I haven't exactly been journaling like I had planned, but I think it is hard to journal when you are simply reading articles (which is what I have been doing all week up to now). Now that I have finally sat down and starting writing, journaling seems more applicable. So, here we go…
Since last week, I have gone back through my list of subtopics and decided what I need to fill-out and what I needed to review. I went back and reviewed three articles in my collection and I filled out my research on specific costs and benefits of pair programming as well as on Integrated Development Environments (IDEs). I still feel shaky on IDEs, and should probably look at specific overview of how they work (or how plug-ins for them work). I know that I am not actually going to implement what I say, but I would at least like to know how to do it at a high-level. I think on top of deliverable 5, I will make a prototype for what my IDE would look like.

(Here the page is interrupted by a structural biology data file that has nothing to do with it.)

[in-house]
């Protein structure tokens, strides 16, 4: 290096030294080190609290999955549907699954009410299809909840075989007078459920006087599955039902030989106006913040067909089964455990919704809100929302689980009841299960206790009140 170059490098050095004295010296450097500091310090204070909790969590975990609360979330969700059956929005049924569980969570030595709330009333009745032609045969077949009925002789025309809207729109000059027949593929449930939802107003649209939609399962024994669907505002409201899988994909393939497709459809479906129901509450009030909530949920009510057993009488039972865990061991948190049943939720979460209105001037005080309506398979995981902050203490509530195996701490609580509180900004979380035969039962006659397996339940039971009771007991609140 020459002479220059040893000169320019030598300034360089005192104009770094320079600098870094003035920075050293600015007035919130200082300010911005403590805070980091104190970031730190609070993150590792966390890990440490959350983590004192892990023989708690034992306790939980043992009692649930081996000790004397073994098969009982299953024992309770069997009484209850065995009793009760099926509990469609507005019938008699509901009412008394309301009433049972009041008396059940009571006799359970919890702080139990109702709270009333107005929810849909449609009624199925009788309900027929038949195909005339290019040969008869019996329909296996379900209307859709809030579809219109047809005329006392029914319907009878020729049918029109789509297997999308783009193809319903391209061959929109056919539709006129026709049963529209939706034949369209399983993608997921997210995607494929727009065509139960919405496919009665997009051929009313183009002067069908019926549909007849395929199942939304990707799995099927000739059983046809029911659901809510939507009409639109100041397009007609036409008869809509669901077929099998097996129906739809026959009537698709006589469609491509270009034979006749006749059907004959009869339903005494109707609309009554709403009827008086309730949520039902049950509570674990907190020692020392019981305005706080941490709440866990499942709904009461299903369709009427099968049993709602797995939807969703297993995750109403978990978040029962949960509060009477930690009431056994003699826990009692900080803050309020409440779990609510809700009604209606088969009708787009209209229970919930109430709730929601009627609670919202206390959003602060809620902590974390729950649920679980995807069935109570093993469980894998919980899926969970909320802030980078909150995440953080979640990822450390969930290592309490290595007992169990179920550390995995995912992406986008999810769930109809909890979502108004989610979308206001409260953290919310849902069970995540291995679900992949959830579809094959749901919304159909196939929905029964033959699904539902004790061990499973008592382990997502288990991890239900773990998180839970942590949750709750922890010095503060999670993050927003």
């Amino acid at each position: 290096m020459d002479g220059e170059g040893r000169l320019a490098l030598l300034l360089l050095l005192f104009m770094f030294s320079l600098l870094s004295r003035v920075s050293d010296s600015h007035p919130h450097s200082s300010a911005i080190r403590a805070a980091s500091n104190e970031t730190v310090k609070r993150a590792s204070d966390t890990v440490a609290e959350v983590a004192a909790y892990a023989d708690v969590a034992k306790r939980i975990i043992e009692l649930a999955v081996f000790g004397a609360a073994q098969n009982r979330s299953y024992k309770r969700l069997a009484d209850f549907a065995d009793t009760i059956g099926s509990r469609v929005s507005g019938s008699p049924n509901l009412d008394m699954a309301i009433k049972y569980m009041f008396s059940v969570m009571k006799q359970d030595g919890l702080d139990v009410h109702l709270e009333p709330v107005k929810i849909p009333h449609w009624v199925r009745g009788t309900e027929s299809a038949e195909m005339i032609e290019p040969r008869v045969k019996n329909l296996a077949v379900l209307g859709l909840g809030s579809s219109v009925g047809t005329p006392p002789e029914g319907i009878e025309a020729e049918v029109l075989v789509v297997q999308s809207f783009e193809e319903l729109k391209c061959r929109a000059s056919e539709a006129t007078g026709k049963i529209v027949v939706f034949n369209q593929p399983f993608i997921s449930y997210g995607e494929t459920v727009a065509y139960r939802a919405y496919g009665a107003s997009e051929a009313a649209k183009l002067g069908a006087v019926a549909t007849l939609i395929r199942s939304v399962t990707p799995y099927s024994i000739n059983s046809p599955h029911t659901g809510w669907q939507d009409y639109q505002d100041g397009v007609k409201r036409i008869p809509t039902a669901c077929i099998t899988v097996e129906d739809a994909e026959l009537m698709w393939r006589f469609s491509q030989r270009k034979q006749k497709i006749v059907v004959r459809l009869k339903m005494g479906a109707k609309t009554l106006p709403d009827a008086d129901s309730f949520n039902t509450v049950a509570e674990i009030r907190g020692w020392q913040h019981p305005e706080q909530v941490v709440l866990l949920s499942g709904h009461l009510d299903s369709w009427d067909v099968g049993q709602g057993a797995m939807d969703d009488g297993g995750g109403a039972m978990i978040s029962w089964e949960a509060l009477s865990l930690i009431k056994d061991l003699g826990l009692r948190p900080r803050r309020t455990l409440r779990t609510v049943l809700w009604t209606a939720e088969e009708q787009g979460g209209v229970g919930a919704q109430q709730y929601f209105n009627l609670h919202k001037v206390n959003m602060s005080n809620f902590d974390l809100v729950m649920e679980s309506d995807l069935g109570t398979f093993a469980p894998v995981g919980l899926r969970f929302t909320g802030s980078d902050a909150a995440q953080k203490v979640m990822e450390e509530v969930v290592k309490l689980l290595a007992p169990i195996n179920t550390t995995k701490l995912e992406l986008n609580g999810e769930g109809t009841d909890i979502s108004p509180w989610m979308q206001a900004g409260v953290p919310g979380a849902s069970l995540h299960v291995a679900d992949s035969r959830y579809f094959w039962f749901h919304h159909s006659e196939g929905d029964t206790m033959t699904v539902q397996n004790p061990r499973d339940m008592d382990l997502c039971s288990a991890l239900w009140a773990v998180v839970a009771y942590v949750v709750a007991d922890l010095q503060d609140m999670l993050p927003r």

I ran into two problems in creating Deliverable 4: I have many more references than is evident by my introduction and related work, and I have not figured out how I want to have my IDE work, so it is impossible to articulate that in my Introduction. The first problem is easier to fix than the second. Even though, I went through and organized all of my files into their specific subtopics, I think I am overlooking each one's individual importance and am grouping them under one reference. Basically, I am attributing too much to one other and too little to another. Currently, I only have 7 references, and I feel like I should have more than that.
As for problem two, I think I need to step back and consider how I would actually create this environment. Like I said, I want to create a prototype (paper) by next week that shows the basic functionality of the program and how it would benefit pair programming. Before I can do that, I want to read more about pair programming and make sure I completely understand what a typical interaction looks like.
Basically, no problems with latex this week. Yeah! Except for Prof. Sprenkle showing me how to show a % (since % is usually a comment indicator). For future reference it is /% .